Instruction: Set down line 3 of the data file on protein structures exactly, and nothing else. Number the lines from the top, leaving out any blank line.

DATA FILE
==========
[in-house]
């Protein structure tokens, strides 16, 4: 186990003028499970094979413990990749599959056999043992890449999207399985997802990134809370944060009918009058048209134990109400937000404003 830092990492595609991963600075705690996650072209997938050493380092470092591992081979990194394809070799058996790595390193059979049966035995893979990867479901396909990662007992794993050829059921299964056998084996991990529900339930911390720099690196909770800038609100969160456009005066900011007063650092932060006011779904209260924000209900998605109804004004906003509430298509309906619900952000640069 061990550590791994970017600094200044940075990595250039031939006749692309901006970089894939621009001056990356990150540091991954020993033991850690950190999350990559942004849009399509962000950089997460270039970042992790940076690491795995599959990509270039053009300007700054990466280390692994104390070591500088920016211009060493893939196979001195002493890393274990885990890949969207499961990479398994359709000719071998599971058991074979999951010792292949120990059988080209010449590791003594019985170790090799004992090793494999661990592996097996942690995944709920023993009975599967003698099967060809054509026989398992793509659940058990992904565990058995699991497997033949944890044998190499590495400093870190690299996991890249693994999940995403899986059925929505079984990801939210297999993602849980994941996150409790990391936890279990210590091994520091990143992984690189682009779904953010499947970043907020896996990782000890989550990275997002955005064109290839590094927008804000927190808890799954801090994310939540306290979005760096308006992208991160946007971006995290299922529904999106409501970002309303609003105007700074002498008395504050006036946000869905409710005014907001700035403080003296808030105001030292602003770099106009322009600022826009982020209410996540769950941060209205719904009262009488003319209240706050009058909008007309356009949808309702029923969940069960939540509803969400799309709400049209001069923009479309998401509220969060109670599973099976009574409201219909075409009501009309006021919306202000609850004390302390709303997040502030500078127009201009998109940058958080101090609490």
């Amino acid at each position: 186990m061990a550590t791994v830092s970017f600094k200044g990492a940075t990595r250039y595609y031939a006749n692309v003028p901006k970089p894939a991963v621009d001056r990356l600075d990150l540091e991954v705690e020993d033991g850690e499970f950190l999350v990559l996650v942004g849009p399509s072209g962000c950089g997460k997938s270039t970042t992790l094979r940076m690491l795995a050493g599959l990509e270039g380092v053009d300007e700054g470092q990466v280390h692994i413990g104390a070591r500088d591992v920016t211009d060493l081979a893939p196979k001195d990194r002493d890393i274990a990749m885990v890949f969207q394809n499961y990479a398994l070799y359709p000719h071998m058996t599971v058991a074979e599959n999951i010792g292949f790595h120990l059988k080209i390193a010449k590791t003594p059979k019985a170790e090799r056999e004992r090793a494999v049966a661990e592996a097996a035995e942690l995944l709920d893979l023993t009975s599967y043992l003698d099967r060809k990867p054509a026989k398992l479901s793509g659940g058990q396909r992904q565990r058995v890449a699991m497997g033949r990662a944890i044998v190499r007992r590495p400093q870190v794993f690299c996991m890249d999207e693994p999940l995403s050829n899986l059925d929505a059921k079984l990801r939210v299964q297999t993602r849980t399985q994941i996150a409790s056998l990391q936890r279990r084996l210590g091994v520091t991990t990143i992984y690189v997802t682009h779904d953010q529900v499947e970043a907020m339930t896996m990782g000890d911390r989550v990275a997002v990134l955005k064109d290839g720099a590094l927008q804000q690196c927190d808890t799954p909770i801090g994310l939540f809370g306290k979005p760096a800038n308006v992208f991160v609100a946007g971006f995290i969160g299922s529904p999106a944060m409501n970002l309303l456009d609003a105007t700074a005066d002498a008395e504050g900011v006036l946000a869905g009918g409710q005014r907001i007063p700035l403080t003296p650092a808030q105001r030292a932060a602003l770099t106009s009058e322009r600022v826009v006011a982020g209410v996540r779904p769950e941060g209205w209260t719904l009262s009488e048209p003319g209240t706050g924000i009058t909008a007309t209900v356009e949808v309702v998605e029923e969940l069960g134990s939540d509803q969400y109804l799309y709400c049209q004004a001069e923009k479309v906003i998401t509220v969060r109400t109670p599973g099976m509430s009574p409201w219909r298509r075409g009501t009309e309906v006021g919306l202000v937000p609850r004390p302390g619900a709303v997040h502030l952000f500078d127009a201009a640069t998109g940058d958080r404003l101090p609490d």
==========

């Amino acid at each position: 186990m061990a550590t791994v830092s970017f600094k200044g990492a940075t990595r250039y595609y031939a006749n692309v003028p901006k970089p894939a991963v621009d001056r990356l600075d990150l540091e991954v705690e020993d033991g850690e499970f950190l999350v990559l996650v942004g849009p399509s072209g962000c950089g997460k997938s270039t970042t992790l094979r940076m690491l795995a050493g599959l990509e270039g380092v053009d300007e700054g470092q990466v280390h692994i413990g104390a070591r500088d591992v920016t211009d060493l081979a893939p196979k001195d990194r002493d890393i274990a990749m885990v890949f969207q394809n499961y990479a398994l070799y359709p000719h071998m058996t599971v058991a074979e599959n999951i010792g292949f790595h120990l059988k080209i390193a010449k590791t003594p059979k019985a170790e090799r056999e004992r090793a494999v049966a661990e592996a097996a035995e942690l995944l709920d893979l023993t009975s599967y043992l003698d099967r060809k990867p054509a026989k398992l479901s793509g659940g058990q396909r992904q565990r058995v890449a699991m497997g033949r990662a944890i044998v190499r007992r590495p400093q870190v794993f690299c996991m890249d999207e693994p999940l995403s050829n899986l059925d929505a059921k079984l990801r939210v299964q297999t993602r849980t399985q994941i996150a409790s056998l990391q936890r279990r084996l210590g091994v520091t991990t990143i992984y690189v997802t682009h779904d953010q529900v499947e970043a907020m339930t896996m990782g000890d911390r989550v990275a997002v990134l955005k064109d290839g720099a590094l927008q804000q690196c927190d808890t799954p909770i801090g994310l939540f809370g306290k979005p760096a800038n308006v992208f991160v609100a946007g971006f995290i969160g299922s529904p999106a944060m409501n970002l309303l456009d609003a105007t700074a005066d002498a008395e504050g900011v006036l946000a869905g009918g409710q005014r907001i007063p700035l403080t003296p650092a808030q105001r030292a932060a602003l770099t106009s009058e322009r600022v826009v006011a982020g209410v996540r779904p769950e941060g209205w209260t719904l009262s009488e048209p003319g209240t706050g924000i009058t909008a007309t209900v356009e949808v309702v998605e029923e969940l069960g134990s939540d509803q969400y109804l799309y709400c049209q004004a001069e923009k479309v906003i998401t509220v969060r109400t109670p599973g099976m509430s009574p409201w219909r298509r075409g009501t009309e309906v006021g919306l202000v937000p609850r004390p302390g619900a709303v997040h502030l952000f500078d127009a201009a640069t998109g940058d958080r404003l101090p609490d």